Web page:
______________________________________Drop separation meansMeans Advantage Limitation______________________________________1. Electrostatic Can print on rough Requires high voltageattraction surfaces, simple power supply implementation2. AC electric field Higher field strength is Requires high voltage possible than electro- AC power supply static, operating margins synchronized to drop can be increased, ink ejection phase. Multiple pressure reduced, and drop phase operation dust accumulation is is difficult reduced3. Proximity Very small spot sizes can Requires print medium to(printhead in close be achieved. Very low be very close to print-proximity to, but power dissipation. High head surface, not suitablenot touching, drop position accuracy for rough print media,recording medium) usually requires transfer roller or belt4. Transfer Very small spot sizes can Not compact due to sizeProximity (print- be achieved, very low of transfer roller orhead is in close power dissipation, high transfer belt.proximity to a accuracy, can print ontransfer roller or rough paperbelt5. Proximity with Useful for hot melt inks Requires print medium tooscillating ink using viscosity reduction be very close to print-pressure drop selection method, head surface, not suitable reduces possibility of for rough print media. nozzle clogging, can use Requires ink pressure pigments instead of dyes oscillation apparatus6. Magnetic Can print on rough Requires uniform highattraction surfaces. Low power if magnetic field strength, permanent magnets are requires magnetic ink used______________________________________
Other drop separation means may also be used. The preferred drop separation means depends upon the intended use. For most applications, method 1: "Electrostatic attraction", or method 2: "AC electric field" are most appropriate. For applications where smooth coated paper or film is used, and very high speed is not essential, method 3: "Proximity" may be appropriate. For high speed, high quality systems, method 4: "Transfer proximity" can be used. Method 6: "Magnetic attraction" is appropriate for portable printing systems where the print medium is too rough for proximity printing, and the high voltages required for electrostatic drop separation are undesirable. There is no clear `best` drop separation means which is applicable to all circumstances.
A simplified schematic diagram of one preferred printing system according to the invention appears in FIG. 2. A printhead 10 and recording media 12 are associated with an image source 14, which may be raster image data from a scanner or computer, outline image data in the form of a page description language, or other forms of digital image representation. The image data is converted to a pixel-mapped page image by an image processing unit 16. This may be a raster image processor in the case of page description language image data, or may be pixel image manipulation in the case of raster image data. Continuous tone data produced by image processing unit 16 is halftoned by a digital halftoning unit 18. Halftoned bitmap image data is stored in a full page or band image memory 20. Control circuits 22 read data from image memory 20 and apply time-varying electrical pulses to selected nozzles that are part of printhead 10. These pulses are applied at an appropriate time, and to the appropriate nozzle, so that selected drops will form spots on recording medium 12 in the appropriate position designated by the data in image memory 20.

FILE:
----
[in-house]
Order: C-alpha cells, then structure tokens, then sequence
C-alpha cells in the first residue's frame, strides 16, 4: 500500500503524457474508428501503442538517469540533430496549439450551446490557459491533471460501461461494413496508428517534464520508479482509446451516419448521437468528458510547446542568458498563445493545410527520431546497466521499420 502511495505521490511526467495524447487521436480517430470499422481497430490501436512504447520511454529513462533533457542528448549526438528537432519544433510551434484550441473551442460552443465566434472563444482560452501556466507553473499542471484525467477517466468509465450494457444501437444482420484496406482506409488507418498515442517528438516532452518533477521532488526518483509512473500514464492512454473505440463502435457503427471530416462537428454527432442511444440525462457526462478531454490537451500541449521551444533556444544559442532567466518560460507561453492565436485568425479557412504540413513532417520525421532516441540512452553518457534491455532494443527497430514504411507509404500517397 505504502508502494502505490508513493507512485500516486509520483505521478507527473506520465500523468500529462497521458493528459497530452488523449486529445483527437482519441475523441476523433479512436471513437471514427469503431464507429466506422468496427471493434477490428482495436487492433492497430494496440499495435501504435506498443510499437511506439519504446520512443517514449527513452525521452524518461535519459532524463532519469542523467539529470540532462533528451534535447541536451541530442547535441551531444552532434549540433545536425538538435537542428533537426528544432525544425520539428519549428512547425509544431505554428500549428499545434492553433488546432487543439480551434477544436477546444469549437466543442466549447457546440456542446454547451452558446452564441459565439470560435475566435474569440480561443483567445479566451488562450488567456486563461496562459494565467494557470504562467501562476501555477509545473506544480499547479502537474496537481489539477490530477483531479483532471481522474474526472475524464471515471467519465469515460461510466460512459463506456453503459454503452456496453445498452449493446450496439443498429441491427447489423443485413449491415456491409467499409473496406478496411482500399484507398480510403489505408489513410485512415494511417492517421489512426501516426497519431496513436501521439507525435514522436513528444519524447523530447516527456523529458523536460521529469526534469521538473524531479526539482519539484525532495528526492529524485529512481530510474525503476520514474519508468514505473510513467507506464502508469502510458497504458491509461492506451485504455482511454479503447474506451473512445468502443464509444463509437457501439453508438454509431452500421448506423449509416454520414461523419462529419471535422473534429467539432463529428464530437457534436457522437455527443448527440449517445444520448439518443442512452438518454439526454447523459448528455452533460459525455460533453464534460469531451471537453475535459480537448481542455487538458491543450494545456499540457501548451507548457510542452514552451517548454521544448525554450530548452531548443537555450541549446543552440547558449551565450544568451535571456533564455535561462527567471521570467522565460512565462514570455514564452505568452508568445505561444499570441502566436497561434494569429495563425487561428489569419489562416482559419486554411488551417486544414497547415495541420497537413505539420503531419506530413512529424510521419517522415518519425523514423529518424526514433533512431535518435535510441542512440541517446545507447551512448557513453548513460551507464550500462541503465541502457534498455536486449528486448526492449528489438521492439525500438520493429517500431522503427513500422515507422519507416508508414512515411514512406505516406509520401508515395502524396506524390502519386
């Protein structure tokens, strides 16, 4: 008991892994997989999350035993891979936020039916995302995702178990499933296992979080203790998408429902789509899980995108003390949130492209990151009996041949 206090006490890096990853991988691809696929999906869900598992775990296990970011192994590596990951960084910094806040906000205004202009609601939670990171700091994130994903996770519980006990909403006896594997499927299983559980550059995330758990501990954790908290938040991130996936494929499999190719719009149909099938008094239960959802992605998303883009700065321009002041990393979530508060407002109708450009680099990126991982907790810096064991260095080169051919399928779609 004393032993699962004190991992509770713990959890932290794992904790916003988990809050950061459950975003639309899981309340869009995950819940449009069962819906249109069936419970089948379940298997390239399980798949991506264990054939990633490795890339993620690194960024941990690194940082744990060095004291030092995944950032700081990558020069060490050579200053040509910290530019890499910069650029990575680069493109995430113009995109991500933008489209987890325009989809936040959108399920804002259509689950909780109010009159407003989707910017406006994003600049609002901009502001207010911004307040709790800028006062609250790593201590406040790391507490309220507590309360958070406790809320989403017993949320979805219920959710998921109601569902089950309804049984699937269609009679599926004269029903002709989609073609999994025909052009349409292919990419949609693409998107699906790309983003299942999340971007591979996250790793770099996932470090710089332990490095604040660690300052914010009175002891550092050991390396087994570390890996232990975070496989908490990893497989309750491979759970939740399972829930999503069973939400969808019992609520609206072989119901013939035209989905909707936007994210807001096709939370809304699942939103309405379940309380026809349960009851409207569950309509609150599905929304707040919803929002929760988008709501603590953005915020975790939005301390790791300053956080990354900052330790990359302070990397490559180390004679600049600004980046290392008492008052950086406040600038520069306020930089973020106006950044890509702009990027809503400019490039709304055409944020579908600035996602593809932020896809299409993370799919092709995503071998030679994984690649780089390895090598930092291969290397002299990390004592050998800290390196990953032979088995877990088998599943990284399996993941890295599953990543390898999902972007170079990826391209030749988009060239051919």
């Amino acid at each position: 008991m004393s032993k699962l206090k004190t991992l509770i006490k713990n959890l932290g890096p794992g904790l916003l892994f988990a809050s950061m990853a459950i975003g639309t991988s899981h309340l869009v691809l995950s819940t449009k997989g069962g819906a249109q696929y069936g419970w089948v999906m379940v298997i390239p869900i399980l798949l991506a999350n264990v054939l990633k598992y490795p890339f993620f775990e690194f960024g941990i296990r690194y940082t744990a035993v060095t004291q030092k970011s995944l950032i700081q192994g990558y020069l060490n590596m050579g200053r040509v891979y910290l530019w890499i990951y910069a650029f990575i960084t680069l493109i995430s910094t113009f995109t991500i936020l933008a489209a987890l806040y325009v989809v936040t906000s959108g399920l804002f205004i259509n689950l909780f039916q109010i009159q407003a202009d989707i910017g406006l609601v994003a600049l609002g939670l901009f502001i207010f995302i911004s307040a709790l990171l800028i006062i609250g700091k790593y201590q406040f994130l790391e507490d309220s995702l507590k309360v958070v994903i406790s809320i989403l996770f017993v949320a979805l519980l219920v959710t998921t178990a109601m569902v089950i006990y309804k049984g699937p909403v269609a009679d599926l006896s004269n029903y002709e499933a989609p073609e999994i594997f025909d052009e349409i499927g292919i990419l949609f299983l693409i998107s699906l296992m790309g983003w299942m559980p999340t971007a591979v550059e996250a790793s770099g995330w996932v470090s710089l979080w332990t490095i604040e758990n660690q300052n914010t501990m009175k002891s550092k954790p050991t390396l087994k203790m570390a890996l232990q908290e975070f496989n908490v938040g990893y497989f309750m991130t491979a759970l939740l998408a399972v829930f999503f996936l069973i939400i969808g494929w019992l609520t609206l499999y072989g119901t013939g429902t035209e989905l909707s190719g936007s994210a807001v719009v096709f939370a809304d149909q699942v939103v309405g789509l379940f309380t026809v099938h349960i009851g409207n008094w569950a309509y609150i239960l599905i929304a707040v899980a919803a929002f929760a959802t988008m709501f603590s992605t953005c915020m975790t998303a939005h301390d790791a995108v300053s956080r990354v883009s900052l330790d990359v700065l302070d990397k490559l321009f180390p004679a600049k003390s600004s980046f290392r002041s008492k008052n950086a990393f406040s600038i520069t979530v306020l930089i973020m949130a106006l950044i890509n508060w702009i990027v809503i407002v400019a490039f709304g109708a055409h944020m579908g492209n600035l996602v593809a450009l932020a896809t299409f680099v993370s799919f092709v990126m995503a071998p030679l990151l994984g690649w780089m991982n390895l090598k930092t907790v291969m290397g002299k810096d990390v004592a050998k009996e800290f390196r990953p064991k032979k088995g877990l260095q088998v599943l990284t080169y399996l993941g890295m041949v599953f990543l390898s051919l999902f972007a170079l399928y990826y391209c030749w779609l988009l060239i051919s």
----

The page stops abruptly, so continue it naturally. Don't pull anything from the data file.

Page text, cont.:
Recording medium 12 is moved relative to printhead 10 by a media transport system 24, which is electronically controlled by a media transport control system 26, which in turn is controlled by a microcontroller 28. In the case of pagewidth printheads, it is most convenient to move recording media 12 past a stationary printhead. However, in the case of scanning print systems, it is usually most convenient to move the printhead along one axis (the sub-scanning direction) and the recording medium along the orthogonal axis (the main scanning direction), in a relative raster motion. Microcontroller 28 may also control an ink pressure regulator 30 and control circuits 22.
Ink is contained in an ink reservoir 32 under pressure. In the quiescent state (with no ink drop ejected), the ink pressure is insufficient to overcome the ink surface tension and eject a drop. A constant ink pressure can be achieved by applying pressure to ink reservoir 32 under the control of ink pressure regulator 30. Alternatively, for larger printing systems, the ink pressure can be very accurately generated and controlled by situating the top surface of the ink in reservoir 32 an appropriate distance above printhead 10. This ink level can be regulated by a simple float valve (not shown).
Ink is distributed to the back surface of printhead 10 by an ink channel device 34. The ink preferably flows through slots and/or holes etched through a silicon substrate of the printhead to the front surface, where the nozzles and actuators are situated.
In some types of printers according to the invention, an external field 36 is required to ensure that the selected drop separates from the body of the ink and moves towards recording medium 12. A convenient external field 36 is a constant electric field, as the ink is easily made to be electrically conductive. In this case, a paper guide (or platen) 38 can be made of electrically conductive material and used as one electrode generating the electric field. The other electrode can be printhead 10 itself. Another embodiment uses proximity of the print medium as a means of discriminating between selected drops and un-selected drops.